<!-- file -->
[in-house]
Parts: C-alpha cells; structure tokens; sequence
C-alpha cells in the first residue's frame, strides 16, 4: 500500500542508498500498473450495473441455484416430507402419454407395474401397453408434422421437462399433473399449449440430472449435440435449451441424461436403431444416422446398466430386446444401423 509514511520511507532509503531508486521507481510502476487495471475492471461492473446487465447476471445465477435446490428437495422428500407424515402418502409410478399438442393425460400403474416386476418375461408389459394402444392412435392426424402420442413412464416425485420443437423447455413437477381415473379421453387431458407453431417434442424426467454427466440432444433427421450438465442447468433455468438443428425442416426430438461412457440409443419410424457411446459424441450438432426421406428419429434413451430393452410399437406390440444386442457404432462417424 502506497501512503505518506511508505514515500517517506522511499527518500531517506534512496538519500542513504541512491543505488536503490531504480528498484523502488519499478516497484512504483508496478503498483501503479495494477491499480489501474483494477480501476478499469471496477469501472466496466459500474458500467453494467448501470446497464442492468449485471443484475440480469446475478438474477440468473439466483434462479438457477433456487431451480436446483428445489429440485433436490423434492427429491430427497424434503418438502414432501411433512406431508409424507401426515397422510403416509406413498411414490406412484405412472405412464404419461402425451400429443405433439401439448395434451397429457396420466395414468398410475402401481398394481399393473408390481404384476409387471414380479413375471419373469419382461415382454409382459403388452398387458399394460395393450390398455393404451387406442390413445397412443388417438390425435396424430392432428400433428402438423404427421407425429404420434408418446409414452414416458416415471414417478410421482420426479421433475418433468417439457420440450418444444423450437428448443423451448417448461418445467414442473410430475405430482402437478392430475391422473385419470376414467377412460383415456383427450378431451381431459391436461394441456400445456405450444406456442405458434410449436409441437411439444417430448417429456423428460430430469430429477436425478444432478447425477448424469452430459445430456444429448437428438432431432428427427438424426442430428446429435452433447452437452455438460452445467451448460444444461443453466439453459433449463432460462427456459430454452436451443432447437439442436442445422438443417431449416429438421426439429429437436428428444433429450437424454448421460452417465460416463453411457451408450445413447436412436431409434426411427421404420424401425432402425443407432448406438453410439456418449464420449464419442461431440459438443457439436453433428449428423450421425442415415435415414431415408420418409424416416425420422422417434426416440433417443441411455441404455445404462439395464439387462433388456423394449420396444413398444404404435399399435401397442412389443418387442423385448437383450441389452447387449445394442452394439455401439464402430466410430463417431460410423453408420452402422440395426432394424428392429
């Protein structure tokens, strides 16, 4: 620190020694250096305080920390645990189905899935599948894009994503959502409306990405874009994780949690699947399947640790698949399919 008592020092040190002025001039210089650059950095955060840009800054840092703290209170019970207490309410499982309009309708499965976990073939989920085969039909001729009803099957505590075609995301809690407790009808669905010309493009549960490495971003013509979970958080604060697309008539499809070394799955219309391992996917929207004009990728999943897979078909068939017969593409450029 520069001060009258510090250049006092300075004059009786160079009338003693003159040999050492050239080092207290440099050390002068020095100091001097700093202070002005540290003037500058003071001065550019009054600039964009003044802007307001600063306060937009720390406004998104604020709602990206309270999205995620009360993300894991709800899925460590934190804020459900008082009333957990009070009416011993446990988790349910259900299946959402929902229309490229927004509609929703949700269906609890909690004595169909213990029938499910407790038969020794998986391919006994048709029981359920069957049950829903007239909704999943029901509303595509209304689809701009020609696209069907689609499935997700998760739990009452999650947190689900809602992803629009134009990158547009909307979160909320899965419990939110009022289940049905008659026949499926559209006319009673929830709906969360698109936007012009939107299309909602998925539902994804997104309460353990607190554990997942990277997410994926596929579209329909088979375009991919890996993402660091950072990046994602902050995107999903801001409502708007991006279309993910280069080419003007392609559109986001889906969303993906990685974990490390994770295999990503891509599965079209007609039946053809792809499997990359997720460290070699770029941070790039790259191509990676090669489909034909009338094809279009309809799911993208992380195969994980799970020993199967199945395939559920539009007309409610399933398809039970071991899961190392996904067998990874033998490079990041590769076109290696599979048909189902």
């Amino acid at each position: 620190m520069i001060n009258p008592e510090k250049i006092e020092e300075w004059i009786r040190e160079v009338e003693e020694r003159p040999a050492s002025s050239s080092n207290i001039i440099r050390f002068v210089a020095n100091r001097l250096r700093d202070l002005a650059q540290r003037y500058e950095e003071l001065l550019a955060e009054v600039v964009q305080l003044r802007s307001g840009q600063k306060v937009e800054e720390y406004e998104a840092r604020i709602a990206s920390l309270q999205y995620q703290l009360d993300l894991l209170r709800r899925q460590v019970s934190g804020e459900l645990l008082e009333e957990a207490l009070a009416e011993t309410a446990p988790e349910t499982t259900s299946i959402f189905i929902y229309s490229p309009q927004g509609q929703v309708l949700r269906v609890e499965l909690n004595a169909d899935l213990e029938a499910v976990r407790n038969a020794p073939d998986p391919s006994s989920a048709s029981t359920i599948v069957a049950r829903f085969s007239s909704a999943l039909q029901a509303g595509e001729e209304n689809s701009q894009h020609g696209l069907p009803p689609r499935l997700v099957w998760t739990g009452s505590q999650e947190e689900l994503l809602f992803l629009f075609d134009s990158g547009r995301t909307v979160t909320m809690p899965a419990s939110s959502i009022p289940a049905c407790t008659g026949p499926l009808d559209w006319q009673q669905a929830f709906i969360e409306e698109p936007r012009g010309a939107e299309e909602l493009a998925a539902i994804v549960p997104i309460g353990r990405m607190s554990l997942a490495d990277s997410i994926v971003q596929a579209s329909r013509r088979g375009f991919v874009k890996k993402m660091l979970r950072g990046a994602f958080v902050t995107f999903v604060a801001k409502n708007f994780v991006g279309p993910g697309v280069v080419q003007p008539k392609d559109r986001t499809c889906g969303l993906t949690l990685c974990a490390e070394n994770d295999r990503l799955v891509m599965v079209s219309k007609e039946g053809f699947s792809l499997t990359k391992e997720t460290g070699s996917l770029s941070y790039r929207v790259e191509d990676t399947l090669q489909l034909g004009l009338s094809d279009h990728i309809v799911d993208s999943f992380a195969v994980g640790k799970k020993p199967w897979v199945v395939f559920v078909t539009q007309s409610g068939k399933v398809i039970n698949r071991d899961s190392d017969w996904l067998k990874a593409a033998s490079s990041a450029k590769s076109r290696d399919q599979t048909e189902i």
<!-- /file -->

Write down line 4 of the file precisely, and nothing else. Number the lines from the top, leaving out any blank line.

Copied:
């Protein structure tokens, strides 16, 4: 620190020694250096305080920390645990189905899935599948894009994503959502409306990405874009994780949690699947399947640790698949399919 008592020092040190002025001039210089650059950095955060840009800054840092703290209170019970207490309410499982309009309708499965976990073939989920085969039909001729009803099957505590075609995301809690407790009808669905010309493009549960490495971003013509979970958080604060697309008539499809070394799955219309391992996917929207004009990728999943897979078909068939017969593409450029 520069001060009258510090250049006092300075004059009786160079009338003693003159040999050492050239080092207290440099050390002068020095100091001097700093202070002005540290003037500058003071001065550019009054600039964009003044802007307001600063306060937009720390406004998104604020709602990206309270999205995620009360993300894991709800899925460590934190804020459900008082009333957990009070009416011993446990988790349910259900299946959402929902229309490229927004509609929703949700269906609890909690004595169909213990029938499910407790038969020794998986391919006994048709029981359920069957049950829903007239909704999943029901509303595509209304689809701009020609696209069907689609499935997700998760739990009452999650947190689900809602992803629009134009990158547009909307979160909320899965419990939110009022289940049905008659026949499926559209006319009673929830709906969360698109936007012009939107299309909602998925539902994804997104309460353990607190554990997942990277997410994926596929579209329909088979375009991919890996993402660091950072990046994602902050995107999903801001409502708007991006279309993910280069080419003007392609559109986001889906969303993906990685974990490390994770295999990503891509599965079209007609039946053809792809499997990359997720460290070699770029941070790039790259191509990676090669489909034909009338094809279009309809799911993208992380195969994980799970020993199967199945395939559920539009007309409610399933398809039970071991899961190392996904067998990874033998490079990041590769076109290696599979048909189902």